The attachment loop 60 shown in FIG. 6 or FIG. 11 and located at the central posterior section of the annulus (e.g., at the so-called P2 portion of the mitral valve annulus) may serve a similar purpose as the end attachment features described above. Additionally, attachment loops 60 such as those illustrated in FIGS. 6, 7, and 11 may further benefit a mitral valve annulus that continues to dilate posteriorly. The loop(s) will hold the posterior annulus in place without allowing it to dilate further. If sutures engage only the annuloplasty prosthesis's fabric or other covering, the fabric or other covering may stretch as an annulus continues to move and dilate. Thus, regurgitation may again become present during the valve's operation. The loop of FIG. 6 or FIG. 11 can also be moved to points A or C of FIG. 7 (the right lateral side of the mitral valve annulus (e.g., P3) or the left lateral side of the annulus (e.g., P1), respectively). The posterior section of the annuloplasty prosthesis may have attachment loops 60 at each of the three posterior segments A, B, and C (FIG. 7). The loops can be of any shape or size to provide the desired attachment features.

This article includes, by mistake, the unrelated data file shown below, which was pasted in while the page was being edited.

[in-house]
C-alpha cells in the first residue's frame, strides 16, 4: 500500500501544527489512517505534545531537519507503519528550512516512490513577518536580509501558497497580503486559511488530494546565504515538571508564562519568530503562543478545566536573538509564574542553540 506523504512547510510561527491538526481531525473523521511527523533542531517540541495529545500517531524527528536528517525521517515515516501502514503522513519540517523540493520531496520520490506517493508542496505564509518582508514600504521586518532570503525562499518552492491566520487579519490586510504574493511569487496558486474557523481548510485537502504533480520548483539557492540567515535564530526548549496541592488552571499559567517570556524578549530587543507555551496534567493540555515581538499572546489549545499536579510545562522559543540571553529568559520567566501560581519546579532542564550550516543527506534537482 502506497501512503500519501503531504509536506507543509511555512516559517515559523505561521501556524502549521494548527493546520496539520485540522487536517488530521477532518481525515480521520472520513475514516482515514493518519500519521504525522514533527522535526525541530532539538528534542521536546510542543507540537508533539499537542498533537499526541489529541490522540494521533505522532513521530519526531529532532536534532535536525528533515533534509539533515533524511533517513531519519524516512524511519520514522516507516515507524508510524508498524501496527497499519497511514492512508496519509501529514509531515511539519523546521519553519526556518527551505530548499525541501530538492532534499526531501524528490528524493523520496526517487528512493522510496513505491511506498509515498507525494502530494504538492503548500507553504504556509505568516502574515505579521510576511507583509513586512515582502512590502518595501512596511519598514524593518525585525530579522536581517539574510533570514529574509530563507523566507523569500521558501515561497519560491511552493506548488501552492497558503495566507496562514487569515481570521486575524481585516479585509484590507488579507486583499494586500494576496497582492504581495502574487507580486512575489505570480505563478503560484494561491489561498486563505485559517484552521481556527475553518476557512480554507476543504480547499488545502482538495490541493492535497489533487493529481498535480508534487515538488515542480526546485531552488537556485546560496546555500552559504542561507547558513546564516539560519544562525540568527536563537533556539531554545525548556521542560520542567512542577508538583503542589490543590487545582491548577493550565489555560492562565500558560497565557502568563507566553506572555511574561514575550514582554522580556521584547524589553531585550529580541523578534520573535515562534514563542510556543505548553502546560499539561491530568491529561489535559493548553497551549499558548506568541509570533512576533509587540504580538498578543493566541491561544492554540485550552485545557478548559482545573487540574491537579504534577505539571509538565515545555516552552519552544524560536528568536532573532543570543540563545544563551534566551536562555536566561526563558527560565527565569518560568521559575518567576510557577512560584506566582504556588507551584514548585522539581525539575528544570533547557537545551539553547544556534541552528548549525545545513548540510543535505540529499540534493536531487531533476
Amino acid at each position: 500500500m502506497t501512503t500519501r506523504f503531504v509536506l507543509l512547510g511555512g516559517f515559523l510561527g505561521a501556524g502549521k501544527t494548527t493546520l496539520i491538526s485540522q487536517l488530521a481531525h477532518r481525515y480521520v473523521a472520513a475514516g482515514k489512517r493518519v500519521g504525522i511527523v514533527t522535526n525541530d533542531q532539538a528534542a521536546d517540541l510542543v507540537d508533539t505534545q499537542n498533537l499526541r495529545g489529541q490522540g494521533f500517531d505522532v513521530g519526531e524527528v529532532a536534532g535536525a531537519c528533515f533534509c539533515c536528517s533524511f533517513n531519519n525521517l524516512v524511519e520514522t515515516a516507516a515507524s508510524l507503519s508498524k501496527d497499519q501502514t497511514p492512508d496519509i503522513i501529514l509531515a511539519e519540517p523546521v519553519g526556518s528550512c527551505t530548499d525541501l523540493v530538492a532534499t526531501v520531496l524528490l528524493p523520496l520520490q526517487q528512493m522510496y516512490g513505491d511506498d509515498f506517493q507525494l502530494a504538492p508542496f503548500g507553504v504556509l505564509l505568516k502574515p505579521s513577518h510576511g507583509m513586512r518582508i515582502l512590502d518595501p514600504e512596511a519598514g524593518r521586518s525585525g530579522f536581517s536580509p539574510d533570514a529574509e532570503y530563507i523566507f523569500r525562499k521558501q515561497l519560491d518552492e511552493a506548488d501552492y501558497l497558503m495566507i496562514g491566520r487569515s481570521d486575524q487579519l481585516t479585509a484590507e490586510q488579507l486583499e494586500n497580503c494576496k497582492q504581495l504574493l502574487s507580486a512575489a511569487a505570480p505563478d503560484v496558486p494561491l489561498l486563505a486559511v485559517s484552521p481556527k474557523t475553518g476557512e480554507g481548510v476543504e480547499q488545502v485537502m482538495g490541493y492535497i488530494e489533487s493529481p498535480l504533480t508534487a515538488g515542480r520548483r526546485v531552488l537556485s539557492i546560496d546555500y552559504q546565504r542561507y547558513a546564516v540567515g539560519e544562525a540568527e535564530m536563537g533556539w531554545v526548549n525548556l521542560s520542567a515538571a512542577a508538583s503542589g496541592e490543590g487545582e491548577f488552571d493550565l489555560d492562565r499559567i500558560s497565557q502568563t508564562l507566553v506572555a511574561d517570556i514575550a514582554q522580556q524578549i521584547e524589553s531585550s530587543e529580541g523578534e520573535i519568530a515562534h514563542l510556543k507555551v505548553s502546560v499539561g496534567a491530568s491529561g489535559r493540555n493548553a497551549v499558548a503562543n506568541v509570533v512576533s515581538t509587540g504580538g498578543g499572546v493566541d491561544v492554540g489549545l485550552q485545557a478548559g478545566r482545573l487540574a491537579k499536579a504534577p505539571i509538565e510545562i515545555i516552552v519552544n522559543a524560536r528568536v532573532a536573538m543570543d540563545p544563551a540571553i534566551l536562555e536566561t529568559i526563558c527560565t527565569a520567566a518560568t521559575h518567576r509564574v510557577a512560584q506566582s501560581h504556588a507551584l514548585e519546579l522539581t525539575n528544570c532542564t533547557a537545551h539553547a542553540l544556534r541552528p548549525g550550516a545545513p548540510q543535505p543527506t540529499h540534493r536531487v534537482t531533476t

• [0037]
    All of the features described above provide additional suture points along the annuloplasty prosthesis such that sutures may engage both the core 20 and the covering 50/70.
  • [0038]
    It will be understood that the foregoing is only illustrative of the principles of the invention, and that various modifications can be made by those skilled in the art without departing from the scope and spirit of the invention. For example, any of the embodiments can have fabric covers 50 and/or other covers 70, or not, as desired. Any suitable material(s) can be used for structural member 20 and the cover 50/70 (if included). Any number of sutures can be tied around structural member 20 along its length. If a cover 50/70 is included, the sutures can pass through that cover, or not, as desired.
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Classifications
U.S. Classification623/2.36, 623/902
International ClassificationA61F2/24
Cooperative ClassificationA61F2/2445
European ClassificationA61F2/24R2
Legal Events
DateCodeEventDescription
Jun 6, 2005ASAssignment
Owner name: ST. JUDE MEDICAL, INC., MINNESOTA
Free format text: ASSIGNMENT OF ASSIGNORS INTEREST;ASSIGNOR:LIM, JYUE BOON;REEL/FRAME:016670/0716
Effective date: 20050527